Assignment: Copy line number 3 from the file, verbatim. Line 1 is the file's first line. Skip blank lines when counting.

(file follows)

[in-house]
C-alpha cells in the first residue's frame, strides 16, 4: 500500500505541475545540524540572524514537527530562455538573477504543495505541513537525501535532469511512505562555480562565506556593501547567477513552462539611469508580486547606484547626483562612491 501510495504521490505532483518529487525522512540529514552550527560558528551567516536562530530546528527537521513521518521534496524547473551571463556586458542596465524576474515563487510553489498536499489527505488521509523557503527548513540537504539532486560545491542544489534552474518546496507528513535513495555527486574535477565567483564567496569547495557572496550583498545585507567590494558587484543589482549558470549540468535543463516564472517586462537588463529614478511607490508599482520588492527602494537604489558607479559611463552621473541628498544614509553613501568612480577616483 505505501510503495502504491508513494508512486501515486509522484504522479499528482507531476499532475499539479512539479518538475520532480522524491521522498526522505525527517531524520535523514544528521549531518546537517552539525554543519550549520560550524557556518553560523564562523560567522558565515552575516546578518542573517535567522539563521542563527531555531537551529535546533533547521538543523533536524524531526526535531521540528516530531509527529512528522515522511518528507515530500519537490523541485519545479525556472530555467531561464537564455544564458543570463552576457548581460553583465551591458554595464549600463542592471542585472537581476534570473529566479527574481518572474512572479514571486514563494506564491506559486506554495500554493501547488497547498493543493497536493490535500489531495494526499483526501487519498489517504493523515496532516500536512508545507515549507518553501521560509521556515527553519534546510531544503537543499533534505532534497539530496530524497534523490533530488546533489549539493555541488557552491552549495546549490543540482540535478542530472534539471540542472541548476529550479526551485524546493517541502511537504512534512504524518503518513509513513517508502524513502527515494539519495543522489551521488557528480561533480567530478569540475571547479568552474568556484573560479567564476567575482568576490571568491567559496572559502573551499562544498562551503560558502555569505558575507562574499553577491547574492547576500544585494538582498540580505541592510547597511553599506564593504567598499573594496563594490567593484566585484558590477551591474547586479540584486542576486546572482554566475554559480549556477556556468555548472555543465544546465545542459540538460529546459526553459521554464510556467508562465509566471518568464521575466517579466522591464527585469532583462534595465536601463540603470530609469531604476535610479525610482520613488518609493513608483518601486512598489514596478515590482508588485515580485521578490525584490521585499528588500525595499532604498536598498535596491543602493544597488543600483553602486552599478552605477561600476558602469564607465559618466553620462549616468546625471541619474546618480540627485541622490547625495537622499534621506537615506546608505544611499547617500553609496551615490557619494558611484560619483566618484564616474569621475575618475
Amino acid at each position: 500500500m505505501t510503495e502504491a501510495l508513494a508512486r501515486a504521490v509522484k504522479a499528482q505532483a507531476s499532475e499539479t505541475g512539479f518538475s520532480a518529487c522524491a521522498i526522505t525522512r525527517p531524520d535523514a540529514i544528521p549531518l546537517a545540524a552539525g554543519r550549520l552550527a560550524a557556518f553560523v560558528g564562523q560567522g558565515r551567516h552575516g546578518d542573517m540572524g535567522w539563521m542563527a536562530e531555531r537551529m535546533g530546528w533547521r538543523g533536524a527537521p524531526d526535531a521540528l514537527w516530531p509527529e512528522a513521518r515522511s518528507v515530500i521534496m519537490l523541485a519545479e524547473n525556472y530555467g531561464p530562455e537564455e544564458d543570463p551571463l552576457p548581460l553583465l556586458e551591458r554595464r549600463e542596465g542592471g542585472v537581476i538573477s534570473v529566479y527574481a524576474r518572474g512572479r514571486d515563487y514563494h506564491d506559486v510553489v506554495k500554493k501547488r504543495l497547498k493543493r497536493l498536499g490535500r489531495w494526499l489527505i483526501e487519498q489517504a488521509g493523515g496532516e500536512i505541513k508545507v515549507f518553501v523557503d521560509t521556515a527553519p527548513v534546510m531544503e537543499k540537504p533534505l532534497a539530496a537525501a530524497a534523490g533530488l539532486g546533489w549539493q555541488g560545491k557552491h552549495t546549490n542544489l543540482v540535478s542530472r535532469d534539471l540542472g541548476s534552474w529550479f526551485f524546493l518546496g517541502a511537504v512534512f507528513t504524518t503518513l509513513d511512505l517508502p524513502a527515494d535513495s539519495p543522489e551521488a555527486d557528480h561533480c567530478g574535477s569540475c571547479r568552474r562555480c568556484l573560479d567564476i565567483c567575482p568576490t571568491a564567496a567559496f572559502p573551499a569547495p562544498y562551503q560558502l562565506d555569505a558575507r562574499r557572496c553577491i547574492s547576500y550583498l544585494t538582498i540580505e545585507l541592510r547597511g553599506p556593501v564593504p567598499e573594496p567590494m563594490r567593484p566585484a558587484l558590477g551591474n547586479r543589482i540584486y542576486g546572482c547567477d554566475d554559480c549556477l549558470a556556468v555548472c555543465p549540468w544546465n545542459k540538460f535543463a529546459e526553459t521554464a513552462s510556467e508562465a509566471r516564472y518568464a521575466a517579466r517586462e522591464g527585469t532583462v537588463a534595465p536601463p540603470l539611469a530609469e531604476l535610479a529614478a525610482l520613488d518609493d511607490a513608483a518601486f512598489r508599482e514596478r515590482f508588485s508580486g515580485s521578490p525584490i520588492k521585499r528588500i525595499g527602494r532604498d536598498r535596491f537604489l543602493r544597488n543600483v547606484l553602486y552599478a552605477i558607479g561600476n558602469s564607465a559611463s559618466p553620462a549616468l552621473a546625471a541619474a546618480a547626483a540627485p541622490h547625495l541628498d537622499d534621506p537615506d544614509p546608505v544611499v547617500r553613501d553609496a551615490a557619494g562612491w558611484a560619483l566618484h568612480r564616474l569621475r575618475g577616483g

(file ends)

Amino acid at each position: 500500500m505505501t510503495e502504491a501510495l508513494a508512486r501515486a504521490v509522484k504522479a499528482q505532483a507531476s499532475e499539479t505541475g512539479f518538475s520532480a518529487c522524491a521522498i526522505t525522512r525527517p531524520d535523514a540529514i544528521p549531518l546537517a545540524a552539525g554543519r550549520l552550527a560550524a557556518f553560523v560558528g564562523q560567522g558565515r551567516h552575516g546578518d542573517m540572524g535567522w539563521m542563527a536562530e531555531r537551529m535546533g530546528w533547521r538543523g533536524a527537521p524531526d526535531a521540528l514537527w516530531p509527529e512528522a513521518r515522511s518528507v515530500i521534496m519537490l523541485a519545479e524547473n525556472y530555467g531561464p530562455e537564455e544564458d543570463p551571463l552576457p548581460l553583465l556586458e551591458r554595464r549600463e542596465g542592471g542585472v537581476i538573477s534570473v529566479y527574481a524576474r518572474g512572479r514571486d515563487y514563494h506564491d506559486v510553489v506554495k500554493k501547488r504543495l497547498k493543493r497536493l498536499g490535500r489531495w494526499l489527505i483526501e487519498q489517504a488521509g493523515g496532516e500536512i505541513k508545507v515549507f518553501v523557503d521560509t521556515a527553519p527548513v534546510m531544503e537543499k540537504p533534505l532534497a539530496a537525501a530524497a534523490g533530488l539532486g546533489w549539493q555541488g560545491k557552491h552549495t546549490n542544489l543540482v540535478s542530472r535532469d534539471l540542472g541548476s534552474w529550479f526551485f524546493l518546496g517541502a511537504v512534512f507528513t504524518t503518513l509513513d511512505l517508502p524513502a527515494d535513495s539519495p543522489e551521488a555527486d557528480h561533480c567530478g574535477s569540475c571547479r568552474r562555480c568556484l573560479d567564476i565567483c567575482p568576490t571568491a564567496a567559496f572559502p573551499a569547495p562544498y562551503q560558502l562565506d555569505a558575507r562574499r557572496c553577491i547574492s547576500y550583498l544585494t538582498i540580505e545585507l541592510r547597511g553599506p556593501v564593504p567598499e573594496p567590494m563594490r567593484p566585484a558587484l558590477g551591474n547586479r543589482i540584486y542576486g546572482c547567477d554566475d554559480c549556477l549558470a556556468v555548472c555543465p549540468w544546465n545542459k540538460f535543463a529546459e526553459t521554464a513552462s510556467e508562465a509566471r516564472y518568464a521575466a517579466r517586462e522591464g527585469t532583462v537588463a534595465p536601463p540603470l539611469a530609469e531604476l535610479a529614478a525610482l520613488d518609493d511607490a513608483a518601486f512598489r508599482e514596478r515590482f508588485s508580486g515580485s521578490p525584490i520588492k521585499r528588500i525595499g527602494r532604498d536598498r535596491f537604489l543602493r544597488n543600483v547606484l553602486y552599478a552605477i558607479g561600476n558602469s564607465a559611463s559618466p553620462a549616468l552621473a546625471a541619474a546618480a547626483a540627485p541622490h547625495l541628498d537622499d534621506p537615506d544614509p546608505v544611499v547617500r553613501d553609496a551615490a557619494g562612491w558611484a560619483l566618484h568612480r564616474l569621475r575618475g577616483g